The New and Missing Adventures: how to have your submission rejected

Words of Wisdom(?) from Kate Orman


This FAQ is intended for people who are considering sending a New or Missing Adventures submission in to Virgin Publishing - especially people who haven't submitted anything to a publisher before.

Now, Virgin have zillions of NAs and MAs sent to them every day by hopeful writers, many of whom have never put pen to paper before. The sheer volume of submission means that YOU WILL PROBABLY BE REJECTED. With so many new writers to pick and choose from, and so many established authors on thier books, Virgin can safely reject just about anything that comes their way.

There are many things that can cause your manuscript to be rejected. Many writers, especially newbies, insist on making one of the following blunders, no matter what advice they have received - from another writer, from Virgin, it doesn't seem to matter!

So here's a list of ways to make sure your New or Missing Adventure is rejected!


  1. Whatever you do, don't send a large envelope plus return postage (or IRCs) to Virgin to get the latest writers' guidelines. If you don't know what's happening with the series, you can be sure of a rejection slip. (Virgin's address is inside every New and Missing Adventure.)

  2. Don't read any of the New or Missing Adventures. That way you can come up with terrific continuity errors, or better still, repeat an idea that's already been published!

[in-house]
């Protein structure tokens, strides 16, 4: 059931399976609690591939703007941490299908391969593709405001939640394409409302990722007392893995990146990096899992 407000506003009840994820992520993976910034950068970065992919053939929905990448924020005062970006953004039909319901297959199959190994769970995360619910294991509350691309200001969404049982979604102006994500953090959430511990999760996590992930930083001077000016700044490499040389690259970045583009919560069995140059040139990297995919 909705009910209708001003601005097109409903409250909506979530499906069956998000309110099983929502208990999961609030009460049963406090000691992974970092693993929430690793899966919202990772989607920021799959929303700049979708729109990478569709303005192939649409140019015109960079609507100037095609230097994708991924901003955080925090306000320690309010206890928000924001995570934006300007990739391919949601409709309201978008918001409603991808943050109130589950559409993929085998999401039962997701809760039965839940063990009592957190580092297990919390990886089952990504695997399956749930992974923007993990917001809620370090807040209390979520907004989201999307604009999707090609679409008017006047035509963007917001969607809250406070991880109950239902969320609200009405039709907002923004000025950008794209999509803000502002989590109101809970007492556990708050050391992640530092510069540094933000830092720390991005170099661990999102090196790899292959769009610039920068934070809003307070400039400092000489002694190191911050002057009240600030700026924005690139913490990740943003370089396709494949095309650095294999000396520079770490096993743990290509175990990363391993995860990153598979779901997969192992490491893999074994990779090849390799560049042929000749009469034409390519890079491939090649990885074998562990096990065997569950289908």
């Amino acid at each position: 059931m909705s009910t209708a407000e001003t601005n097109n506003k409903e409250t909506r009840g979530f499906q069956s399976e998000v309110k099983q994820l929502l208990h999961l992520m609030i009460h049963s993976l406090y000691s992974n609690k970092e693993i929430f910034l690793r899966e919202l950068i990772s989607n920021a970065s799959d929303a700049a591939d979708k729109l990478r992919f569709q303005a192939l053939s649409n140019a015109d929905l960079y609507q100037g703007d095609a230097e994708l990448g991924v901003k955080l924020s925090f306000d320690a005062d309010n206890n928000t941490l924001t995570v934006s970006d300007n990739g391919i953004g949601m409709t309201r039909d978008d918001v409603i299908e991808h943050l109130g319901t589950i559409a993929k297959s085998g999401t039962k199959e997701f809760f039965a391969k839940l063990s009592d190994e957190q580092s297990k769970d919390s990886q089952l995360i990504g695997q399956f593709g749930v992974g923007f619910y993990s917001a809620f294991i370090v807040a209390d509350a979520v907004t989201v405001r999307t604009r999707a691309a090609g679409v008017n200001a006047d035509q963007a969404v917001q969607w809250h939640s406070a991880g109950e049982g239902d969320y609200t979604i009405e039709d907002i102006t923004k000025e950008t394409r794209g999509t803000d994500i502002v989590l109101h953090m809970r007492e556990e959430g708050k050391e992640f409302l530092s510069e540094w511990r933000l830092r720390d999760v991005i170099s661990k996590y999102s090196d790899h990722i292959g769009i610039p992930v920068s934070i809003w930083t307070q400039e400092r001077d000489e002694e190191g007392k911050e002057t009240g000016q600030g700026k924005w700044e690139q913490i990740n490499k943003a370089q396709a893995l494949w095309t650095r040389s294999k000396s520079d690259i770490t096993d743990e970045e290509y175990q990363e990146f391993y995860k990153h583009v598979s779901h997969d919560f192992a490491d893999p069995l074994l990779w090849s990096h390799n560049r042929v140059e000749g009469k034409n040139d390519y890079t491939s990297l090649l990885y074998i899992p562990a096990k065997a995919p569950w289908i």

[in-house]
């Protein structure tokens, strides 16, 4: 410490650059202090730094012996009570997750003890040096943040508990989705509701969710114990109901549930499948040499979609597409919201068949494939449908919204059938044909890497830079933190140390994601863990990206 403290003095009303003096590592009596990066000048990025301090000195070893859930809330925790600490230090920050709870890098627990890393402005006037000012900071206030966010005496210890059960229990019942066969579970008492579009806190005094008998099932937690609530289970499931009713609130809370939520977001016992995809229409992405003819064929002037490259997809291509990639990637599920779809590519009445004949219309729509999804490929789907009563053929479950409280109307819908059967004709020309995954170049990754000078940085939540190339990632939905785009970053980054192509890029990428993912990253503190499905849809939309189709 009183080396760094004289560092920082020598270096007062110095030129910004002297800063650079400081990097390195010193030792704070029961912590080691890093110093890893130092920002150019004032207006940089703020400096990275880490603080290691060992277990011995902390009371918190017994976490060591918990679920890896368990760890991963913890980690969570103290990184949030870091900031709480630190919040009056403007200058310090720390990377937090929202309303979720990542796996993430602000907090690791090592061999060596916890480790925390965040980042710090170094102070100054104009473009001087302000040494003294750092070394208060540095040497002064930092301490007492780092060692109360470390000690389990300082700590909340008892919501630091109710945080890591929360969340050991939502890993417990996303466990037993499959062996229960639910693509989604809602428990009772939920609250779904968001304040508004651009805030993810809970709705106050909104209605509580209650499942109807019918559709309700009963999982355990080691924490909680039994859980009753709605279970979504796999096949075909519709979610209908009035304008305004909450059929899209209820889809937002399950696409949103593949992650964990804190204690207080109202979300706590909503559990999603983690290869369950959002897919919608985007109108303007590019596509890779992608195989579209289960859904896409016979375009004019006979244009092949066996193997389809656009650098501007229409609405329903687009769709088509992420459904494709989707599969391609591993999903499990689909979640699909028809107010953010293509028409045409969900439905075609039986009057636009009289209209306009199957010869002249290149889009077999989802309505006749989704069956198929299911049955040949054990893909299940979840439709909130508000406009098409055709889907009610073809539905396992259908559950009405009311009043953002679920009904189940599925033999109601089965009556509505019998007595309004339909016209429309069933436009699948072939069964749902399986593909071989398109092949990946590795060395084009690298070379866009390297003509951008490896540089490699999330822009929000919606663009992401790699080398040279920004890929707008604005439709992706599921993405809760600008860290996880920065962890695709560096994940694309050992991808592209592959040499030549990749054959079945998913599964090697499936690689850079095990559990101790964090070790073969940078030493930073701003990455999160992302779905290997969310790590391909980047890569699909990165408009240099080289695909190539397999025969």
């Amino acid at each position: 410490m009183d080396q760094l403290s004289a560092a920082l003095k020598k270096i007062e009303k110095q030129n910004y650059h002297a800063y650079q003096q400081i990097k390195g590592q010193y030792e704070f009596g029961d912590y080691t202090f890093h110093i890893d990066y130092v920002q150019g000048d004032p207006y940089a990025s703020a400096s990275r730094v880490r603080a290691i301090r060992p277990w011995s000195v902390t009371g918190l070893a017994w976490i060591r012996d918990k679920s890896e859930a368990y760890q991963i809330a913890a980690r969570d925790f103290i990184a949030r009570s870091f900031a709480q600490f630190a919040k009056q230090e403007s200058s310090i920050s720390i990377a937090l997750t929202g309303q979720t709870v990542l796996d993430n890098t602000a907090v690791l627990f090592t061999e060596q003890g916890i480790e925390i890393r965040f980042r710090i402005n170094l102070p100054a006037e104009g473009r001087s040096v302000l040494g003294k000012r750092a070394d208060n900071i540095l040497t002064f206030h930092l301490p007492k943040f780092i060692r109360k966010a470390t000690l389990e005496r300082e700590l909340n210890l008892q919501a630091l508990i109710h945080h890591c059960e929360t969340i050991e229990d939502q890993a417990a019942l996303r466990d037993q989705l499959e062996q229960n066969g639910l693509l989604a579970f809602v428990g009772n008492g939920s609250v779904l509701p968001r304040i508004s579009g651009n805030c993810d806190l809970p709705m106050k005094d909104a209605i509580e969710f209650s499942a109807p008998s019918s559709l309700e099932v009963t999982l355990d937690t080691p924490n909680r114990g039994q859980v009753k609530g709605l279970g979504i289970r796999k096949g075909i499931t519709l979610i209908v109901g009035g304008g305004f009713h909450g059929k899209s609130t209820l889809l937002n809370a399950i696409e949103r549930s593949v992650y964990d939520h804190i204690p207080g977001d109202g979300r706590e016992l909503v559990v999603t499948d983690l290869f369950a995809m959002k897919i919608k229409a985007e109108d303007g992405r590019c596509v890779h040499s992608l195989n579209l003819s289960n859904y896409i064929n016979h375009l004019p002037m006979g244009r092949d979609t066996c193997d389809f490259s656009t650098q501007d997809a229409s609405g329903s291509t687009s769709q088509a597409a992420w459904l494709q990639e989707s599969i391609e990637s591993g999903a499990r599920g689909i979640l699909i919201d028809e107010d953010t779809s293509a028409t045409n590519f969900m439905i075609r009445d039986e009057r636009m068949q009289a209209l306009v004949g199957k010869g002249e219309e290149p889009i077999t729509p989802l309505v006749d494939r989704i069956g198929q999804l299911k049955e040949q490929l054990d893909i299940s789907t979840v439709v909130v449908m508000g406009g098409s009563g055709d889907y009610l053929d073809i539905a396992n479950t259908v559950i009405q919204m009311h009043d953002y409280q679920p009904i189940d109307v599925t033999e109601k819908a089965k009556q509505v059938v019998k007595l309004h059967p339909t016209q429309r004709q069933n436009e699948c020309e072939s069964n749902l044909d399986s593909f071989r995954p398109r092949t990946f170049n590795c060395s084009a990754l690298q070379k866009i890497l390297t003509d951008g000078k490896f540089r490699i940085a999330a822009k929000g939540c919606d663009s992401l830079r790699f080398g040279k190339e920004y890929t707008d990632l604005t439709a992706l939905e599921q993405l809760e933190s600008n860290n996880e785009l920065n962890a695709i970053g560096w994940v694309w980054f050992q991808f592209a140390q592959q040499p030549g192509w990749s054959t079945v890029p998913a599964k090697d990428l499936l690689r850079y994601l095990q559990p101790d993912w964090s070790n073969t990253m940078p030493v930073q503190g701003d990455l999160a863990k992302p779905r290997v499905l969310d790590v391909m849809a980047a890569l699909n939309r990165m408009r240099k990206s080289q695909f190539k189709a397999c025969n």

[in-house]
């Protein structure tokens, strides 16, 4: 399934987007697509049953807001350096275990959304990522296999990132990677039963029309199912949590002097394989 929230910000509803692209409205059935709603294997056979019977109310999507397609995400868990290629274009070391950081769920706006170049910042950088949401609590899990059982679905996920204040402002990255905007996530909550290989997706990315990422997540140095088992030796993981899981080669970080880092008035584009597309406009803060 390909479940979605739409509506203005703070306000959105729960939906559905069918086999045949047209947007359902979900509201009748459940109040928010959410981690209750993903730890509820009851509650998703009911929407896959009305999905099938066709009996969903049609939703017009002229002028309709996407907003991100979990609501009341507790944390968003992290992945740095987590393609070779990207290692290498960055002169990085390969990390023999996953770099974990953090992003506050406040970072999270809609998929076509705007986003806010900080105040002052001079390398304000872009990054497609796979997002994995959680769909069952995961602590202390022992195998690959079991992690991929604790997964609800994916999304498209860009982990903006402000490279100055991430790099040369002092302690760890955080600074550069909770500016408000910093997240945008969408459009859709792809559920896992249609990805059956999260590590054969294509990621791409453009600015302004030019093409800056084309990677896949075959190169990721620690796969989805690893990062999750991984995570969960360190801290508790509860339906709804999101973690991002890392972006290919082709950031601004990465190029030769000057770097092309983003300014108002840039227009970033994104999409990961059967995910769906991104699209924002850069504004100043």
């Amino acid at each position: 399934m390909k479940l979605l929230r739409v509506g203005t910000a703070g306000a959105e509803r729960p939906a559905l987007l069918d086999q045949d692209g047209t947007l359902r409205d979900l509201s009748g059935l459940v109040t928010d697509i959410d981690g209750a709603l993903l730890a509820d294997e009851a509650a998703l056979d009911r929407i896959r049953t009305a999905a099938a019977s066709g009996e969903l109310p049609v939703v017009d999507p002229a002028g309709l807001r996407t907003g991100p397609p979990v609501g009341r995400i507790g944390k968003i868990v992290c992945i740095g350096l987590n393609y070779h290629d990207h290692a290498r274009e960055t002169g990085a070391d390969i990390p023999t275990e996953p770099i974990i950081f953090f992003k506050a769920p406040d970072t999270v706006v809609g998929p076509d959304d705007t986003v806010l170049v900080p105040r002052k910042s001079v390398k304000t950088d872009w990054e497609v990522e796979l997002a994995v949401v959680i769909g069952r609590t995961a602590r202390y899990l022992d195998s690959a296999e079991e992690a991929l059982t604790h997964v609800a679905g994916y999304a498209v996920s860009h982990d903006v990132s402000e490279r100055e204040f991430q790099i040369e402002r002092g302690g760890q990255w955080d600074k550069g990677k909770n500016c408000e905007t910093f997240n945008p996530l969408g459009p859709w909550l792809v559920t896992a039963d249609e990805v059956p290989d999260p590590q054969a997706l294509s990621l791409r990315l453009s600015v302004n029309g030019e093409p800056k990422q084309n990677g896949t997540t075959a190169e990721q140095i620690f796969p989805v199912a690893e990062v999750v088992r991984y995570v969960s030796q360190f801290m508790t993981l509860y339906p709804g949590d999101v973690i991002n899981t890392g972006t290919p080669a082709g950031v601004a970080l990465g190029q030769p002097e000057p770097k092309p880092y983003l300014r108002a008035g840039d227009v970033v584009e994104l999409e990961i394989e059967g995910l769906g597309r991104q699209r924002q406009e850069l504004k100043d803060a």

3. If you succeed in getting a rejection slip, immediately write back and argue with the editor over why your book *should* have been accepted. That'll make you look as unprofessional as possible!


  1. Include the Valeyard. (Stories involving the Valeyard are *automatically* rejected.)

  2. Include the Daleks.

  3. Include any other monster from the TV series. Showing a lack of originality, plus possibly creating an expensive copyright problem, is a great way to get that rejection slip! (There have been several NAs recently with old monsters - but all of them were written by well-established authors.)

  4. Include so many spelling, grammatical or punctuation errors that Virgin would have to pay to have the manuscript edited and re-typed. (Remember, the manuscript you send in, if accepted, is marked up and sent directly to the printers for typesetting.)

  5. Write it by hand, on both sides of the paper, with no margins - or otherwise ignore the instructions in the writers' guidelines. Make sure you don't include page numbers or put your name on any of the pages - that way your manuscript could actually be lost altogether!

Those are just a few ways to guarantee a rejection slip. But even if you avoid all those pitfalls, it's still very likely that your manuscript will be rejected. (Lots of mine have been.)

Rejection slips are normal and healthy. I hear that Asimov was still getting them up until the time of his death. If you're a writer, a rejection slip may bruise you, anger you, and cast you in the pit of despair - but it won't stop you. Take a deep breath, come up with another idea, and try again.

Good luck!